The US government scrambled to mitigate the economic pain. By March 2020, the regulated housing enterprises Freddie Mac and Fannie Mae adopted a range of anti-eviction policies. By June 2020, Virginia had launched its Rent Relief Program, which would pay landlords back for unpaid rent.
But CIM forged ahead with eviction measures, filing proceedings across 255 households in its first six months of ownership, or more than 10% of all households, according to an Insider evaluation of a study commissioned by African Communities Together, the activist group helping the tenants.
Many of these households had multiple proceedings filed against them, bringing the total number of measures filed to 541. According to the study, the Towers represented 21% of the filings in Alexandria during the period, even though Southern Towers was just 6% of the city’s rental stock.
CIM did not dispute the eviction-related activity but noted that the Towers had actual eviction rates of just 0.43% and 0.78% in 2021 and 2020, compared with the city’s 2021 rate of 1.62%.
Still, even though CIM was barred from actually kicking anyone out for not paying rent, the eviction notices still had a significant impact on the community, according to tenant leaders and the two former property managers. Many tenants, perhaps unaware of their rights or terrified of going to court, left the Towers after receiving a notice, they said.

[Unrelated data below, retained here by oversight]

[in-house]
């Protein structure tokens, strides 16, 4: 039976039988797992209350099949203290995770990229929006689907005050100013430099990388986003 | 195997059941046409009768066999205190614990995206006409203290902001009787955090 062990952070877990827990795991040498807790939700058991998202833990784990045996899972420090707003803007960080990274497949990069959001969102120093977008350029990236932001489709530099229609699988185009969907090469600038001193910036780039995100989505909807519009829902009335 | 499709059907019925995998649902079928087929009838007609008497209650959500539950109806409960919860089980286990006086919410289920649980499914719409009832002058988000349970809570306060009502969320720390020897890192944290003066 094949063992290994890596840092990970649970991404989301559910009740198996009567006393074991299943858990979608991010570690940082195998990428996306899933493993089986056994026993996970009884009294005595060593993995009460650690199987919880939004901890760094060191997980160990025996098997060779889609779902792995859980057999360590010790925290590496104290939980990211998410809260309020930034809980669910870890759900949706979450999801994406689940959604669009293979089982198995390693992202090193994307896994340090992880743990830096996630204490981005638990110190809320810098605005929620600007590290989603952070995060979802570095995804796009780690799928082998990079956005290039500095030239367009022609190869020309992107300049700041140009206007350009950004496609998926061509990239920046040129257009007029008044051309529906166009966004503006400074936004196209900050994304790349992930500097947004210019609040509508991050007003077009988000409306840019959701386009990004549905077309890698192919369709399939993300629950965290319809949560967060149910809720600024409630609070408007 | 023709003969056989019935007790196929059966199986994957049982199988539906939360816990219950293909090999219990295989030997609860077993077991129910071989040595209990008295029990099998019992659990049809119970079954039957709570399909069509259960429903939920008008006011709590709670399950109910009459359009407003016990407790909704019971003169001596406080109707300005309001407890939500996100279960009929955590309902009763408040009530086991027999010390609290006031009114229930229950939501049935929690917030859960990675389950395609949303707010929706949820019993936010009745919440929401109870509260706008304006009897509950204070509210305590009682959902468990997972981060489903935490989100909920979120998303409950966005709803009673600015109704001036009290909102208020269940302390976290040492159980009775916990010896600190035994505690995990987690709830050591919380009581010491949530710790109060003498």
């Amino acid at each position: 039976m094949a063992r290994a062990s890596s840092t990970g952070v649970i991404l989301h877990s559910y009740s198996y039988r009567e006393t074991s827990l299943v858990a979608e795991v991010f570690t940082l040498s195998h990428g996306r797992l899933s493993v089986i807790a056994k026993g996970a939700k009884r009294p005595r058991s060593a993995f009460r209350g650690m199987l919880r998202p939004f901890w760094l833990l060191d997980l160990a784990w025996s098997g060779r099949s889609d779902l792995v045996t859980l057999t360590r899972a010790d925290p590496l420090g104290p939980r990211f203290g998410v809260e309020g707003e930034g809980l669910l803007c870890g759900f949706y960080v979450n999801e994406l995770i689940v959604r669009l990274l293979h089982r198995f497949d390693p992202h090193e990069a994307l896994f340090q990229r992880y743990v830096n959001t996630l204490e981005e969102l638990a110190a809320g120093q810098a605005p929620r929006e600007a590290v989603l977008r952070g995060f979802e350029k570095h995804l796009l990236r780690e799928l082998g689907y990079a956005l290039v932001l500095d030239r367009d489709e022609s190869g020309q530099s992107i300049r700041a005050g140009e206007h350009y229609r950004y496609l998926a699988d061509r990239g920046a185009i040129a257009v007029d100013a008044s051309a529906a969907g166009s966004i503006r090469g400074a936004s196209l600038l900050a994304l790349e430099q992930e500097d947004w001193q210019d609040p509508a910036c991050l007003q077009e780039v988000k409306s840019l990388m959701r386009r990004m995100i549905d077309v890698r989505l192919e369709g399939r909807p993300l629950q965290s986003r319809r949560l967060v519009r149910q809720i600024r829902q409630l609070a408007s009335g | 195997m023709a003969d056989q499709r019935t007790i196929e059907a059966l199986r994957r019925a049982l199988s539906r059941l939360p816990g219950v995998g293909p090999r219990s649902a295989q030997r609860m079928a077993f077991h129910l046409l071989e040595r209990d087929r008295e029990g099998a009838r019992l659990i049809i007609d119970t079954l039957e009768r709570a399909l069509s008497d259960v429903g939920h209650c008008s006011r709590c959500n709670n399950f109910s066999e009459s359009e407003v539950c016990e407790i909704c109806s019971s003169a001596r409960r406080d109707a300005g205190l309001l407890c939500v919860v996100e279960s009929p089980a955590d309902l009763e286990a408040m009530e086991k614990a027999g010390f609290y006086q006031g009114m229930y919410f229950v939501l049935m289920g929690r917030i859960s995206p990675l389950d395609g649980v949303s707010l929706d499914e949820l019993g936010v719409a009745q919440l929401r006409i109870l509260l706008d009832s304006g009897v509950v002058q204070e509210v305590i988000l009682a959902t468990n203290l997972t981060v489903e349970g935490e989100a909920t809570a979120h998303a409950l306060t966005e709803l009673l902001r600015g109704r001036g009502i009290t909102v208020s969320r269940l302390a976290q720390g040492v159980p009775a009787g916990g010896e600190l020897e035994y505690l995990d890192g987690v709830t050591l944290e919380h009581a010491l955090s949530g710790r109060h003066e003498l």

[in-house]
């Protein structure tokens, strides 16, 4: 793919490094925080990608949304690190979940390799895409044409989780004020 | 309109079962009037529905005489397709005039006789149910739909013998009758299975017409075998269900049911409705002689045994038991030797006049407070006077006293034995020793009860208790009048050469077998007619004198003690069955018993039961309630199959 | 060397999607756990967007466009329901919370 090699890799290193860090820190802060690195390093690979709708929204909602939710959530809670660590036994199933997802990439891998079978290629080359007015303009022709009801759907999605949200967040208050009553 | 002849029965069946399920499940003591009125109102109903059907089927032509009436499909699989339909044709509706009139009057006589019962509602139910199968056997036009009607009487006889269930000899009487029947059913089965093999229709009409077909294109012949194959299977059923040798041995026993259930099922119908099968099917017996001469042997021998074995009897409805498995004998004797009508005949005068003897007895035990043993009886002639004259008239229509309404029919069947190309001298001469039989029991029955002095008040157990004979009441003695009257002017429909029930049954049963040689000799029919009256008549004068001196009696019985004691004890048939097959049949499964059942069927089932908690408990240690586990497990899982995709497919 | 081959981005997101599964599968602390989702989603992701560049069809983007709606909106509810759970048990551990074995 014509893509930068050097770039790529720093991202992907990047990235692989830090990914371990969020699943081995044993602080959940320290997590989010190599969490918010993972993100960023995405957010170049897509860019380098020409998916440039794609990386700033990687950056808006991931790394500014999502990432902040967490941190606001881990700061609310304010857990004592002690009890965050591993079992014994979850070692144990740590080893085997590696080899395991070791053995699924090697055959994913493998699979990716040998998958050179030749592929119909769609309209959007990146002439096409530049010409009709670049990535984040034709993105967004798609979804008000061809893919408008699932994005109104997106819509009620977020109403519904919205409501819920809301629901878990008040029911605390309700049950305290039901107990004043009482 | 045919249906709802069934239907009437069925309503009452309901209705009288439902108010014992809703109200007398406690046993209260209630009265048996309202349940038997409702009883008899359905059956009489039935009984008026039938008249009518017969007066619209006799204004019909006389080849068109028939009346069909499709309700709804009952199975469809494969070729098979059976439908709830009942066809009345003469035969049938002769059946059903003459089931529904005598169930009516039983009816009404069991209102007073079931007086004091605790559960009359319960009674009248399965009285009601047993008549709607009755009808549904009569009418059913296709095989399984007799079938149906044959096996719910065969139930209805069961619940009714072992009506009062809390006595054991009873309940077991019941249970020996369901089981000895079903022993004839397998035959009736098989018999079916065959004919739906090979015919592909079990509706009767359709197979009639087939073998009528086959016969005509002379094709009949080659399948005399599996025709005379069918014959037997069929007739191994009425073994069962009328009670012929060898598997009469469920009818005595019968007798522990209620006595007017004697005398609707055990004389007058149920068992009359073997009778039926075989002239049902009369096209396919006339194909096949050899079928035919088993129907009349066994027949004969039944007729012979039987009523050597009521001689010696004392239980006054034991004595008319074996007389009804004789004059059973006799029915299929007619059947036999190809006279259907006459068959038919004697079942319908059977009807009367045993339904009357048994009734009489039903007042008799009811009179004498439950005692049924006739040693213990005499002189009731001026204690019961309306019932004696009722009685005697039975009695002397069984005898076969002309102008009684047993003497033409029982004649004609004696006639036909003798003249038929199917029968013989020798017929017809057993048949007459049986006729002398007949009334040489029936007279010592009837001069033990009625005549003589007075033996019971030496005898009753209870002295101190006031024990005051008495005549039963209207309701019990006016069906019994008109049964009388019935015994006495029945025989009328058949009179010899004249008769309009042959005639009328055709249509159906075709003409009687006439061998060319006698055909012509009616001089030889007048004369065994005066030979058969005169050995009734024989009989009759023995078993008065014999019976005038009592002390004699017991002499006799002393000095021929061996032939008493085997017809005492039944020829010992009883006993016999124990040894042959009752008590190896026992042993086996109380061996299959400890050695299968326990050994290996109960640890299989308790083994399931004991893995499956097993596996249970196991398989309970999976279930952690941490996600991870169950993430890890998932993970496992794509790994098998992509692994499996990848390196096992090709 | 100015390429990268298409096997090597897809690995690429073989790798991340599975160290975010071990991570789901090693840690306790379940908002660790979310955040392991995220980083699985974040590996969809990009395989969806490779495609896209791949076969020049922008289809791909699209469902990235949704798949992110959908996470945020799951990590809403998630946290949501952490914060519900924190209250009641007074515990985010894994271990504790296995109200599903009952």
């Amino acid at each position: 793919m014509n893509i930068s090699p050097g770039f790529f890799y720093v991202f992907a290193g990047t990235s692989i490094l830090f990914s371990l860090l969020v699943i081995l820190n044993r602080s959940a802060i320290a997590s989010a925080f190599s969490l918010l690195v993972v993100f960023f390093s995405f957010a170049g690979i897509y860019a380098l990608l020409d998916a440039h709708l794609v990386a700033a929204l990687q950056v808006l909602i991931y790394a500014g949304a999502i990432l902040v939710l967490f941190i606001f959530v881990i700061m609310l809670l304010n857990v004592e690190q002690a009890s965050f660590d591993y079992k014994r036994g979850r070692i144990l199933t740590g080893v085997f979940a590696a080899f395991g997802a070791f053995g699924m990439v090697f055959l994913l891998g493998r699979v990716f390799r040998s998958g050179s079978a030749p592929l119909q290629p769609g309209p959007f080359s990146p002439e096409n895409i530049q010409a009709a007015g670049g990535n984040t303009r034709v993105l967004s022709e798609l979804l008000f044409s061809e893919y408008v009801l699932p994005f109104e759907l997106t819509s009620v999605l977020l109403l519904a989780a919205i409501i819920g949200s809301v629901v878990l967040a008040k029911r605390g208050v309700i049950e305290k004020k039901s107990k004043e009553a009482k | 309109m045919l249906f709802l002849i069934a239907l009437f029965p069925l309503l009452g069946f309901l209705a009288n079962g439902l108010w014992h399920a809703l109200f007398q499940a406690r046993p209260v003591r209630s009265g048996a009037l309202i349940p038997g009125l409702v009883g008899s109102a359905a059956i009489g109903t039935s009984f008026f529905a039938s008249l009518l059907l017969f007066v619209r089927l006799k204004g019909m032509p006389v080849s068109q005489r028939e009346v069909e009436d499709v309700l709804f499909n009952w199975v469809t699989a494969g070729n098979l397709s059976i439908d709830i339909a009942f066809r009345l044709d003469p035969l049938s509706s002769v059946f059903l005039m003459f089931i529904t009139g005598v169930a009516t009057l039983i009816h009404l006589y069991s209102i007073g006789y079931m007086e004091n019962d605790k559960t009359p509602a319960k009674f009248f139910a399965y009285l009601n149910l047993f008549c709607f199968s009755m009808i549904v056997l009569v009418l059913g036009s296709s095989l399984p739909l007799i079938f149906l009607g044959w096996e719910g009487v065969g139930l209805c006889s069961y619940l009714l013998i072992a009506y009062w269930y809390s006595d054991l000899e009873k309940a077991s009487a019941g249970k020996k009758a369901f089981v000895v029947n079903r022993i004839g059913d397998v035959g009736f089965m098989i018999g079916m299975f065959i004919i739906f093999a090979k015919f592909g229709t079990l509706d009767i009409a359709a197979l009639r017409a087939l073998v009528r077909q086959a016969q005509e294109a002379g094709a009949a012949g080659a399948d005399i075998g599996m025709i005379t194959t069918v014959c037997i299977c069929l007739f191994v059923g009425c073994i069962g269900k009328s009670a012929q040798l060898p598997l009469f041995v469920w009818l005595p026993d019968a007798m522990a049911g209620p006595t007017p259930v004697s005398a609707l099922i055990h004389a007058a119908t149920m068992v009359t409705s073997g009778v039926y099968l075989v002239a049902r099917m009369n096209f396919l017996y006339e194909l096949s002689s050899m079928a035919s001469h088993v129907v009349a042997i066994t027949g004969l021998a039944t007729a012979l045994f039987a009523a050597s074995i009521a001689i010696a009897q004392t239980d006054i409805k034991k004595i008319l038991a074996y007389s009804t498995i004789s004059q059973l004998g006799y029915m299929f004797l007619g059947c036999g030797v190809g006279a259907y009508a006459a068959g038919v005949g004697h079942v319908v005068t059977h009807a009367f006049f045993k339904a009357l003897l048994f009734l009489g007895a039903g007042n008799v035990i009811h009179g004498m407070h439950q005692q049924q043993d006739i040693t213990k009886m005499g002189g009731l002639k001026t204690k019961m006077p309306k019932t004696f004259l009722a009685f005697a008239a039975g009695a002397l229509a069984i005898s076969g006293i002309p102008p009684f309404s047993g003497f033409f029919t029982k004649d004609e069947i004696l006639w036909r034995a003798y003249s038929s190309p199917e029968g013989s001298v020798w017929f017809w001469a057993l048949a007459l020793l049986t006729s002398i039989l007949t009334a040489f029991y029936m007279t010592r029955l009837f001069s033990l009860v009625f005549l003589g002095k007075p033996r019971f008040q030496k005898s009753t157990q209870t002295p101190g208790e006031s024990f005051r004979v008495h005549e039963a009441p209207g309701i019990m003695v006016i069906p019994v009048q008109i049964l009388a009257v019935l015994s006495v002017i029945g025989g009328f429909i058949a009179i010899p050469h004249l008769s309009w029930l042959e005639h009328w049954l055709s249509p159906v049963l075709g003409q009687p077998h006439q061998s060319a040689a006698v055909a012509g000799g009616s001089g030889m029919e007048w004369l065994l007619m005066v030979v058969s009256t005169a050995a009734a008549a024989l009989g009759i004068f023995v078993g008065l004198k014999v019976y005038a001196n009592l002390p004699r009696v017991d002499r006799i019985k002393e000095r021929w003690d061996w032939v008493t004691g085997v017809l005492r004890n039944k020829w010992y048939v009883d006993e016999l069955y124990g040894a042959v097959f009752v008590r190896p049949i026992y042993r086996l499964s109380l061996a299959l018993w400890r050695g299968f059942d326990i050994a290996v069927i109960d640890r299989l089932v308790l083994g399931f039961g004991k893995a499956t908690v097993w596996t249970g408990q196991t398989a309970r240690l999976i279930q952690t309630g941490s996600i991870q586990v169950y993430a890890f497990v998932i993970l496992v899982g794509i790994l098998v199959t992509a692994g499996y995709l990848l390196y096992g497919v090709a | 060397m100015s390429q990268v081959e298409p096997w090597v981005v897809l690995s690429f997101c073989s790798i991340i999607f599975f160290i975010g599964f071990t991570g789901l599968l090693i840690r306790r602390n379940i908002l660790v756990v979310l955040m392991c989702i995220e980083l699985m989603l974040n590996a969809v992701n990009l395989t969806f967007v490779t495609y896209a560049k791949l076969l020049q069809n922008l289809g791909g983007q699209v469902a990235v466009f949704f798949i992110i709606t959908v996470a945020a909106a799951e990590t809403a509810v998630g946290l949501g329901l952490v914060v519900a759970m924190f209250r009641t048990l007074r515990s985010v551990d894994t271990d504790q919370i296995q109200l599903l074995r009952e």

“There’s a lot of immigrants in this community, and if you tell them they have to go to court, they get scared,” Bourma said.
Turn to investors
CIM has been hired by pension funds to invest billions in real estate. ACT sent some of these funds a letter earlier this year, asking them to intervene and make sure that CIM not “displace immigrant residents” and that it provide “livable conditions.”
Bourma started to speak out at pension-fund meetings, including at a PSERS public forum in June. PSERS wasn’t a direct investor into Southern Towers but had given the group $250 million for an infrastructure fund earlier in 2022. He explained why the tenants were fighting.